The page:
This pro­posal differs in a cou­ple of ways from pre­vi­ous pro­pos­als made by Paul. First, Paul has re­cently moved away from dis­crete am­plifi­ca­tion/​dis­til­la­tion steps. This pro­posal, how­ever, pro­vides a way to re­cover dis­crete steps while still col­laps­ing the re­cur­sion. In prac­tice, how­ever, you might still just want to stick with the am­plifi­ca­tion pro­ce­dure de­scribed here with­out do­ing the dis­til­la­tion step, as it isn’t strictly nec­es­sary.

Se­cond, this pro­posal uses an ad­ver­sary to guide the train­ing pro­cess. This tech­nique is similar to the con­cept of im­por­tance sam­pling. The main benefit of this ap­proach is that it takes ad­van­tage of ac­tive learn­ing by al­low­ing the sys­tem to choose which ques­tions and sub­ques­tions would be most use­ful for it to have an­swered by a hu­man.

Another benefit of the ad­ver­sary, how­ever, is that it could make trans­parency much eas­ier. One of the ma­jor benefits of IDA is that gets trained to ap­prox­i­mate its own -con­sult­ing- tree. As a re­sult, un­der­stand­ing the rea­son­ing that went into the fi­nal an­swer pro­duced by can be re­cov­ered by un­fold­ing its tree (at least in the limit of perfect train­ing). How­ever, un­fold­ing the en­tire tree is very ex­pen­sive, as it’s lin­ear in the size of the tree. With an ad­ver­sary, how­ever, you can choose which por­tions of the tree to un­fold first by call­ing the ad­ver­sary, en­abling you to find er­rors much more quickly; for a perfect ad­ver­sary, this re­duces the prob­lem of find­ing an er­ror to in­stead of .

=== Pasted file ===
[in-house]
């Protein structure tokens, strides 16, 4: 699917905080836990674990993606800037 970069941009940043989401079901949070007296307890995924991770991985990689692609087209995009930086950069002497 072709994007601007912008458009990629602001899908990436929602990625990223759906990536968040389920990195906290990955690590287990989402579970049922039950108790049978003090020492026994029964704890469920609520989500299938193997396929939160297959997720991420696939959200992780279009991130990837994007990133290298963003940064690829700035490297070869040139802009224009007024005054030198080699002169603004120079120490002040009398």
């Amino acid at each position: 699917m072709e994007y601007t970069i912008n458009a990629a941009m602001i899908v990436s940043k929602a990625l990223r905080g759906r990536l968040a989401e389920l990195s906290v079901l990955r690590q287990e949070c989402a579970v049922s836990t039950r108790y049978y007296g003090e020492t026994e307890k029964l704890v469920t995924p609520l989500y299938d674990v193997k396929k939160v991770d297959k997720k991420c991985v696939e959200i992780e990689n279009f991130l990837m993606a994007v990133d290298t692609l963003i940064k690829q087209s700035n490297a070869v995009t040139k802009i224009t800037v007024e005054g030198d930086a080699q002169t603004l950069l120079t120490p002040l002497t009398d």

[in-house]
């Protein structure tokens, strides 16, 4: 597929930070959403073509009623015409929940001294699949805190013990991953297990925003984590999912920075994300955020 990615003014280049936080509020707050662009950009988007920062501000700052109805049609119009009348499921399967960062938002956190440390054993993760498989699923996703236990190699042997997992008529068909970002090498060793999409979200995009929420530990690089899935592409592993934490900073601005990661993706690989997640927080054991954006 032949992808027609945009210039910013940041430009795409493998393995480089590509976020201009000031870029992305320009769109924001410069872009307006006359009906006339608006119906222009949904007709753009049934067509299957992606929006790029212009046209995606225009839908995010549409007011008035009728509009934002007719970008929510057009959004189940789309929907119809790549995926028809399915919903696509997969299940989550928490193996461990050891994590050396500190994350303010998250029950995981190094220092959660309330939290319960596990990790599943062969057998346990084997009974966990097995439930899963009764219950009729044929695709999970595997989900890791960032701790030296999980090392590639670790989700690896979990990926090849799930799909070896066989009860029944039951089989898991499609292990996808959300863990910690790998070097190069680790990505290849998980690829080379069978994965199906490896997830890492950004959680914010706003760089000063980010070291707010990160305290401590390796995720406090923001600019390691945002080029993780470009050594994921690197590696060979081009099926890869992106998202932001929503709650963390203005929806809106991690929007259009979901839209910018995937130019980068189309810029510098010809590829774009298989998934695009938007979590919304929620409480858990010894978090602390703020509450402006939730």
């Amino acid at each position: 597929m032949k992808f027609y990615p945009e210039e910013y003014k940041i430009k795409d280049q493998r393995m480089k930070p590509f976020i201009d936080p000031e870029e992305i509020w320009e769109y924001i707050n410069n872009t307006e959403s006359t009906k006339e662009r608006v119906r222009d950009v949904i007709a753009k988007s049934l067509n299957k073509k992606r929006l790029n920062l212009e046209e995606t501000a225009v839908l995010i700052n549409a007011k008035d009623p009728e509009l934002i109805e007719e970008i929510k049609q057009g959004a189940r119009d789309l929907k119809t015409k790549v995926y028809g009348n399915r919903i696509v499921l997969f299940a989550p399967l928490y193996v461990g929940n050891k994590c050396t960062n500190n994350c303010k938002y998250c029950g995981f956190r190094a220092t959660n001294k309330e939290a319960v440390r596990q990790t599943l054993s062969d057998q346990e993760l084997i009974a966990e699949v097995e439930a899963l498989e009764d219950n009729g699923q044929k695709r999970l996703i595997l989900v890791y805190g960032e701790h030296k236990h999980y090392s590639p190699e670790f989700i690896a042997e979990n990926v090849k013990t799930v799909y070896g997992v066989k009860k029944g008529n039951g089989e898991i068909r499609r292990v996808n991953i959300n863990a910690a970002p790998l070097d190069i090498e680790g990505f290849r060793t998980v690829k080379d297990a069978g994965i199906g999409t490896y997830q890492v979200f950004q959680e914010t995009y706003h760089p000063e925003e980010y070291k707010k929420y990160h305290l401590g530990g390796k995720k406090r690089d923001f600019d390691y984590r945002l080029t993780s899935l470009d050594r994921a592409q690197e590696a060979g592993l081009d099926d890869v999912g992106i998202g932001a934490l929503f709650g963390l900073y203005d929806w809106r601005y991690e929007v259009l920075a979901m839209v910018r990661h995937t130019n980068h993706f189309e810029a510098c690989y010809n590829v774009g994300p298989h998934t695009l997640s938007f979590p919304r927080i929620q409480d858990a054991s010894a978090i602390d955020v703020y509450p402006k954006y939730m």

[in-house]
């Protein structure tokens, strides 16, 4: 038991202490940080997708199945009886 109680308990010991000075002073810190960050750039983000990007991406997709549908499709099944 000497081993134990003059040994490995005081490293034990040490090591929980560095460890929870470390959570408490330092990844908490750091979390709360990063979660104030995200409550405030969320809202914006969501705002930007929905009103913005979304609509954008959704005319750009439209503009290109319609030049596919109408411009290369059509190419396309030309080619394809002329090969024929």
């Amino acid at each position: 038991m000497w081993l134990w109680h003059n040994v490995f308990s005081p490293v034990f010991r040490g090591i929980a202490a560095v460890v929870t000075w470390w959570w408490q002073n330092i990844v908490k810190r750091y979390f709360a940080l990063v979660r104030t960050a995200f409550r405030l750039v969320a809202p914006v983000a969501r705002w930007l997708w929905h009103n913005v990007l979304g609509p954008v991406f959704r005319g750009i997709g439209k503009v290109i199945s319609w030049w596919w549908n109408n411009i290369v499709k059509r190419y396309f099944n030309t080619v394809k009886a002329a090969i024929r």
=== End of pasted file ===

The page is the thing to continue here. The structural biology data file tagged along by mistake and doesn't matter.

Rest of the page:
Thus, the hope is that the use of such an ad­ver­sary could as­sist both in mak­ing IDA more com­pet­i­tive (by in­creas­ing sam­ple effi­ciency and us­ing ac­tive learn­ing) and in mak­ing IDA safer (due to the in­creased ease of trans­parency).

It should be noted, how­ever, that it is also pos­si­ble that the use of such an ad­ver­sary might make the safety situ­a­tion for IDA worse. First, it in­tro­duces the pos­si­bil­ity of a ro­bust­ness to rel­a­tive scale failure if ei­ther or gets sig­nifi­cantly stronger than the other. One pos­si­ble way to re­solve such an is­sue, how­ever, might be to give the abil­ity to call and vice versa, al­low­ing them to use each other to boost their own ca­pa­bil­ities. Se­cond, for an and sys­tem that are them­selves op­ti­miz­ers, with goals that don’t perfectly match up with their loss func­tions, they could co­op­er­ate to make it ar­bi­trar­ily un­likely that is ever con­sulted on some spe­cific ques­tion. Third, even if and weren’t co­op­er­at­ing, an RSA-2048-style failure could still pre­vent the iden­ti­fi­ca­tion of mal­i­cious cog­ni­tion. Re­solv­ing failures of these sec­ond two types is still an open ques­tion (EDIT: see “Risks from Learned Op­ti­miza­tion in Ad­vanced Ma­chine Learn­ing Sys­tems,” by Hub­inger, van Mer­wijk, Mikulik, Skalse, and Garrabrant).